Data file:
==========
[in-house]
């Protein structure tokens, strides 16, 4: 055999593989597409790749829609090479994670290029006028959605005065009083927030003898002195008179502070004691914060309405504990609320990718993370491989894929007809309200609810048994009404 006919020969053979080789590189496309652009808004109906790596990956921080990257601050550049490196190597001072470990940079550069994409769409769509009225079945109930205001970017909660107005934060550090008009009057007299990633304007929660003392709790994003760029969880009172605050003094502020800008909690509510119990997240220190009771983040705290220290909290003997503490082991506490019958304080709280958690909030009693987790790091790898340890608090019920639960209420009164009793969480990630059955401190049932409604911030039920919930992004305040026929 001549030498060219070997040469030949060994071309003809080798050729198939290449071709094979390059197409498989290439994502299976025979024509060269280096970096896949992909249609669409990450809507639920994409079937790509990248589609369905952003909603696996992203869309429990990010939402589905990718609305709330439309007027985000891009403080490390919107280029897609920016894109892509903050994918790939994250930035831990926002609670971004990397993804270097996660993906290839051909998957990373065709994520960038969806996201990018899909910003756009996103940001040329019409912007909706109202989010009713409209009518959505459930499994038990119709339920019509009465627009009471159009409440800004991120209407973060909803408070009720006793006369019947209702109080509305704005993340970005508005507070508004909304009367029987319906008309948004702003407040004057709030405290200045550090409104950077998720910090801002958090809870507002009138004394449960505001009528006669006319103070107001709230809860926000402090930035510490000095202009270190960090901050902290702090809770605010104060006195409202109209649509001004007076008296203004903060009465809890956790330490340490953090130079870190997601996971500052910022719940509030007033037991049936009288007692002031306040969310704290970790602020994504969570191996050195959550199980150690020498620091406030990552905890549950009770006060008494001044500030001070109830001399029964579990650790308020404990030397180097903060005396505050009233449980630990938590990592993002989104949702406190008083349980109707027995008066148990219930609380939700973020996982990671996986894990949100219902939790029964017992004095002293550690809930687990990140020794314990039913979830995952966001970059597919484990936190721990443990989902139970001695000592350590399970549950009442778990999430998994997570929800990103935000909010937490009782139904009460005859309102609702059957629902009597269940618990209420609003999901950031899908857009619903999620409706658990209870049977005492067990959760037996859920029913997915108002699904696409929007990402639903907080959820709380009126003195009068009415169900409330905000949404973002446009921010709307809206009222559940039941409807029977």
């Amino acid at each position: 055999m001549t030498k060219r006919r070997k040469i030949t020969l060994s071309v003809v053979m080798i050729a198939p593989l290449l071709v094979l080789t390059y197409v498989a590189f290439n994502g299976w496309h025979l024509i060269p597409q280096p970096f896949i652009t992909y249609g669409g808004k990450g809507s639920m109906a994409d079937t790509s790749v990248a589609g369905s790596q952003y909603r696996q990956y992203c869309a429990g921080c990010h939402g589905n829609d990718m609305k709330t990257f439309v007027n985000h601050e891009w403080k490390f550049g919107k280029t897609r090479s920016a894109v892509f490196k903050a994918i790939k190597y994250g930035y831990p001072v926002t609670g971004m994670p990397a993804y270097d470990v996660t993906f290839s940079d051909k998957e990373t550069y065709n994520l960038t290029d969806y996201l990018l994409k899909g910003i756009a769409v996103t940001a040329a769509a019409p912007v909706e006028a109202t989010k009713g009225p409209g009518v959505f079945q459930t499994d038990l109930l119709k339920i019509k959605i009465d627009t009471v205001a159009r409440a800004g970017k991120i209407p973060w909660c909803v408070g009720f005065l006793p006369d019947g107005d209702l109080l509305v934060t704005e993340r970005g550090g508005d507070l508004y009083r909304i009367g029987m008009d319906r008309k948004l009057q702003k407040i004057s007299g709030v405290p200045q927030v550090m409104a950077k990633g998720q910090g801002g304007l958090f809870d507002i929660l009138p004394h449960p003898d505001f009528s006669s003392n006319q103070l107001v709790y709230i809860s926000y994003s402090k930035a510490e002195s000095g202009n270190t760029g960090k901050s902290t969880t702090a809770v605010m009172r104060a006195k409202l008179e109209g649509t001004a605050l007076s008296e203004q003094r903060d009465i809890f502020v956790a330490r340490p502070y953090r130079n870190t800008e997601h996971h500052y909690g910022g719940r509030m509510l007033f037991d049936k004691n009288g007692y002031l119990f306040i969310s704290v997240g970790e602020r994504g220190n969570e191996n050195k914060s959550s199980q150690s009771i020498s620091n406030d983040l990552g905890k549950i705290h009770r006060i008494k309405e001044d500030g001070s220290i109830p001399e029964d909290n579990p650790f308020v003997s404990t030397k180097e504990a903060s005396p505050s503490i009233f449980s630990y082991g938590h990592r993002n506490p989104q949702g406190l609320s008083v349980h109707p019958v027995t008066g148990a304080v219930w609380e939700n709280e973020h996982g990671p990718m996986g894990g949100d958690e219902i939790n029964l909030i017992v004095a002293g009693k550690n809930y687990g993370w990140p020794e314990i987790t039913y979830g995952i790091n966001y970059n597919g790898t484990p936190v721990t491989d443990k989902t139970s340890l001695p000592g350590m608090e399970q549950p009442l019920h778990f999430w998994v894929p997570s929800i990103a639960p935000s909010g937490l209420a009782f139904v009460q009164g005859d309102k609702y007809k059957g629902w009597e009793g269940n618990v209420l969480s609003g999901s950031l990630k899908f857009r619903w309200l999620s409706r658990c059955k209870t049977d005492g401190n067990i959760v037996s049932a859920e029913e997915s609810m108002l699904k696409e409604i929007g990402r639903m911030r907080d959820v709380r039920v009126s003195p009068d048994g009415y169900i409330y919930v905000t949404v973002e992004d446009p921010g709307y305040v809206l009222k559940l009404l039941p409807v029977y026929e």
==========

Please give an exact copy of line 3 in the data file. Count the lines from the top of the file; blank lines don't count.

């Amino acid at each position: 055999m001549t030498k060219r006919r070997k040469i030949t020969l060994s071309v003809v053979m080798i050729a198939p593989l290449l071709v094979l080789t390059y197409v498989a590189f290439n994502g299976w496309h025979l024509i060269p597409q280096p970096f896949i652009t992909y249609g669409g808004k990450g809507s639920m109906a994409d079937t790509s790749v990248a589609g369905s790596q952003y909603r696996q990956y992203c869309a429990g921080c990010h939402g589905n829609d990718m609305k709330t990257f439309v007027n985000h601050e891009w403080k490390f550049g919107k280029t897609r090479s920016a894109v892509f490196k903050a994918i790939k190597y994250g930035y831990p001072v926002t609670g971004m994670p990397a993804y270097d470990v996660t993906f290839s940079d051909k998957e990373t550069y065709n994520l960038t290029d969806y996201l990018l994409k899909g910003i756009a769409v996103t940001a040329a769509a019409p912007v909706e006028a109202t989010k009713g009225p409209g009518v959505f079945q459930t499994d038990l109930l119709k339920i019509k959605i009465d627009t009471v205001a159009r409440a800004g970017k991120i209407p973060w909660c909803v408070g009720f005065l006793p006369d019947g107005d209702l109080l509305v934060t704005e993340r970005g550090g508005d507070l508004y009083r909304i009367g029987m008009d319906r008309k948004l009057q702003k407040i004057s007299g709030v405290p200045q927030v550090m409104a950077k990633g998720q910090g801002g304007l958090f809870d507002i929660l009138p004394h449960p003898d505001f009528s006669s003392n006319q103070l107001v709790y709230i809860s926000y994003s402090k930035a510490e002195s000095g202009n270190t760029g960090k901050s902290t969880t702090a809770v605010m009172r104060a006195k409202l008179e109209g649509t001004a605050l007076s008296e203004q003094r903060d009465i809890f502020v956790a330490r340490p502070y953090r130079n870190t800008e997601h996971h500052y909690g910022g719940r509030m509510l007033f037991d049936k004691n009288g007692y002031l119990f306040i969310s704290v997240g970790e602020r994504g220190n969570e191996n050195k914060s959550s199980q150690s009771i020498s620091n406030d983040l990552g905890k549950i705290h009770r006060i008494k309405e001044d500030g001070s220290i109830p001399e029964d909290n579990p650790f308020v003997s404990t030397k180097e504990a903060s005396p505050s503490i009233f449980s630990y082991g938590h990592r993002n506490p989104q949702g406190l609320s008083v349980h109707p019958v027995t008066g148990a304080v219930w609380e939700n709280e973020h996982g990671p990718m996986g894990g949100d958690e219902i939790n029964l909030i017992v004095a002293g009693k550690n809930y687990g993370w990140p020794e314990i987790t039913y979830g995952i790091n966001y970059n597919g790898t484990p936190v721990t491989d443990k989902t139970s340890l001695p000592g350590m608090e399970q549950p009442l019920h778990f999430w998994v894929p997570s929800i990103a639960p935000s909010g937490l209420a009782f139904v009460q009164g005859d309102k609702y007809k059957g629902w009597e009793g269940n618990v209420l969480s609003g999901s950031l990630k899908f857009r619903w309200l999620s409706r658990c059955k209870t049977d005492g401190n067990i959760v037996s049932a859920e029913e997915s609810m108002l699904k696409e409604i929007g990402r639903m911030r907080d959820v709380r039920v009126s003195p009068d048994g009415y169900i409330y919930v905000t949404v973002e992004d446009p921010g709307y305040v809206l009222k559940l009404l039941p409807v029977y026929e």